There are currently some 1.4 million NGVs in 40 European countries including Russia.
The NGV market mainly consists of CNG vehicles. At the same time, great prospects are opened by the use of liquefied natural gas (LNG), primarily for heavy transport, and gas-to-liquids (GTL) diesel fuel.
The NGV fleet growth, the increasing environmental legislation pressure and the planned adoption of the Euro 6 standard in the EU will give a fresh impetus to the use of natural gas as a motor fuel specifically in the cargo transportation sector.
With the decisions that can be taken today, the demand for natural gas as a motor fuel may reach 80 billion cubic meters in Europe by 2030 which is nearly 10 times more than the current consumption level.
What does it mean in terms of environmental protection? About a quarter of greenhouse gas emissions in the EU are produced by transport and this figure keeps growing. According to the European Commission, 71.3 per cent of the transportation sector emissions in 2008 were produced by motor vehicles.
Ambitious plans of the European Union on the atmospheric pollution abatement are well-known: by 2020 greenhouse gas emissions are to be reduced by 20 per cent versus 1990 and 80 per cent – by 2050. In order to achieve these goals, the European Commission has recently called for a 60 per cent reduction by 2050 in greenhouse gas emissions by motor transport versus 1990.
Dr. Tessen von Heydebreck, Vice President of EBC and Alexey Miller, President of EBC
The EU authorities induce car-makers to start manufacturing environmentally more friendly vehicles through fuel taxation. But natural gas as the cleanest hydrocarbon fuel suits perfectly well for tackling the ambitious challenges faced by Europe both in the transportation and other sectors.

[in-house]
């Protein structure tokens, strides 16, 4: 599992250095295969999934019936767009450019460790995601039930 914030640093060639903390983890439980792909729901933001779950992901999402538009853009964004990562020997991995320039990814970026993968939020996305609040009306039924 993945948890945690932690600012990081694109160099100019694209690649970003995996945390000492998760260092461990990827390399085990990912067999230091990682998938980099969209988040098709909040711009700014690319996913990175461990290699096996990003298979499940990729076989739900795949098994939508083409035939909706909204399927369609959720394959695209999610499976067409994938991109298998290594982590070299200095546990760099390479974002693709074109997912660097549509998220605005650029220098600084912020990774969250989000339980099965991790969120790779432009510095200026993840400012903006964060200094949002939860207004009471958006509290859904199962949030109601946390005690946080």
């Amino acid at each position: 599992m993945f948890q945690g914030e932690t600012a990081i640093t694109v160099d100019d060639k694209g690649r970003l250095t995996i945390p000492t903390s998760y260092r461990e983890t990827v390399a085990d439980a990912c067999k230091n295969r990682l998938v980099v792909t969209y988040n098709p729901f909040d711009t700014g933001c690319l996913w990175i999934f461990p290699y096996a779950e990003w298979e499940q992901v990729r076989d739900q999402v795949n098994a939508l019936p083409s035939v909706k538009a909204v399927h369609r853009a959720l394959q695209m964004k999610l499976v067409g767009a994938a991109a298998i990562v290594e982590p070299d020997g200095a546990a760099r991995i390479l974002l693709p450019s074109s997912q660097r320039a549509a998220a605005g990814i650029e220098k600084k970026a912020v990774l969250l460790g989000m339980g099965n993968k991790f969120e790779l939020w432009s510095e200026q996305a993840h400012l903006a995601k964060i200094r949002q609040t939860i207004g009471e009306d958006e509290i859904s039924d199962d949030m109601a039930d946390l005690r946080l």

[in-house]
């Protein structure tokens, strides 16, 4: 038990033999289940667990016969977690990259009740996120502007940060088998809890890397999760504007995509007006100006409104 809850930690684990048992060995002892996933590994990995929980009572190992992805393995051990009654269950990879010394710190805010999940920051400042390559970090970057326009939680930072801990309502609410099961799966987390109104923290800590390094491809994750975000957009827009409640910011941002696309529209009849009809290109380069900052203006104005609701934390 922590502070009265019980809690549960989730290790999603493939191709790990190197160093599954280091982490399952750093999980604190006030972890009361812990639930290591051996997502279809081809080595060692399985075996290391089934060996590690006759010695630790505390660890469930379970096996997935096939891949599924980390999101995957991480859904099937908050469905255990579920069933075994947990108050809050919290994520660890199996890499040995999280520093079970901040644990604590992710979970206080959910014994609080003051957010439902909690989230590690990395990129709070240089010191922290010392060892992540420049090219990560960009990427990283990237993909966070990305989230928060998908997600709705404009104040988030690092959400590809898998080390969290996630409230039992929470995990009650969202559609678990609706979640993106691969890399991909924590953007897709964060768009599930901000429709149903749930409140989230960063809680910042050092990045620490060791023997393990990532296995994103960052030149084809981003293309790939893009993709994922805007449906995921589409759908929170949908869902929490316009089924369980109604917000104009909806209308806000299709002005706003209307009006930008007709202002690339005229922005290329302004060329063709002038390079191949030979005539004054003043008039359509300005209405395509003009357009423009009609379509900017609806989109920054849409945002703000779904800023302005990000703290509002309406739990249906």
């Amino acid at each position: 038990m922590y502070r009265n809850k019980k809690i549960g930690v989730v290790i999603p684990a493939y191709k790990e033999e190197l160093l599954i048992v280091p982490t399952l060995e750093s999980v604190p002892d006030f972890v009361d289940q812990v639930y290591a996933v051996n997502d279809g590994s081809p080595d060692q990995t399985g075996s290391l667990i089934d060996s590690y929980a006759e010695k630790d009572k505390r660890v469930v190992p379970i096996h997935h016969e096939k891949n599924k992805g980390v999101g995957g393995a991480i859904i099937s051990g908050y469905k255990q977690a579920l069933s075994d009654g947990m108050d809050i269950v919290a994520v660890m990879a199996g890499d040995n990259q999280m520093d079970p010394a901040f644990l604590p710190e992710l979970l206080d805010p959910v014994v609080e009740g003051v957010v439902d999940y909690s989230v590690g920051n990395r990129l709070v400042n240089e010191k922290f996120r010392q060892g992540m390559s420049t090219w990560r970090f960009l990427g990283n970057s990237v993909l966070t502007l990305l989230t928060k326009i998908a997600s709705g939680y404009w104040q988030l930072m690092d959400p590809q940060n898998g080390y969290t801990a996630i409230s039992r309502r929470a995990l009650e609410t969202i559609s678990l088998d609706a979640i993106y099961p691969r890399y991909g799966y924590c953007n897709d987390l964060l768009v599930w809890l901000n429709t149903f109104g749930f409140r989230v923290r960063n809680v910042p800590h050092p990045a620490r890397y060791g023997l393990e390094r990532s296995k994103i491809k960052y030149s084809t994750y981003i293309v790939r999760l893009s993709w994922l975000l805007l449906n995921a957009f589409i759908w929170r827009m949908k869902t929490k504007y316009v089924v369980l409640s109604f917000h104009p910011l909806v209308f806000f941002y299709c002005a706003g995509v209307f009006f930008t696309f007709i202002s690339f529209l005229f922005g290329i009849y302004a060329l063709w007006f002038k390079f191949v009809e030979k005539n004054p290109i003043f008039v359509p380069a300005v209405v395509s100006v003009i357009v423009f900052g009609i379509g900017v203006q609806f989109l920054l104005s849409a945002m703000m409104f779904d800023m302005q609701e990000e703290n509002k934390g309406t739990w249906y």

Present-day natural gas vehicles allow for a 20 to 25 per cent CO2 emissions reduction versus similar gasoline vehicles.
In view of a potential increase in the pressure made by the environmental standards and due to better methane combustion, this type of motor transport is an efficient long-term solution.
Oil prices have reached high level with natural gas on the back of it serving as an economically feasible solution for the transport sector. Here is the specific example. NGVs in Italy are more promising in the following segments: passenger cars for the youth, public transport (including taxi), heavy transport. The average fuel expanses by an NGV taxi in Rome are EUR 10–12 a day per 200–220 kilometers. The equal diesel taxi has to pay EUR 20–25 for the same distance. The economic efficiency of NGV taxis is obvious while the suppliers gain the following advantages from gas utilization as a motor fuel: year round consumption, no peak loads in winter and falling demand in summer.
We believe that NGVs development must be in the spotlight of the discussion about the future of the European energy sector we have called for in the beginning of the speech. Gazprom, on its part, will do its best to promote NGVs.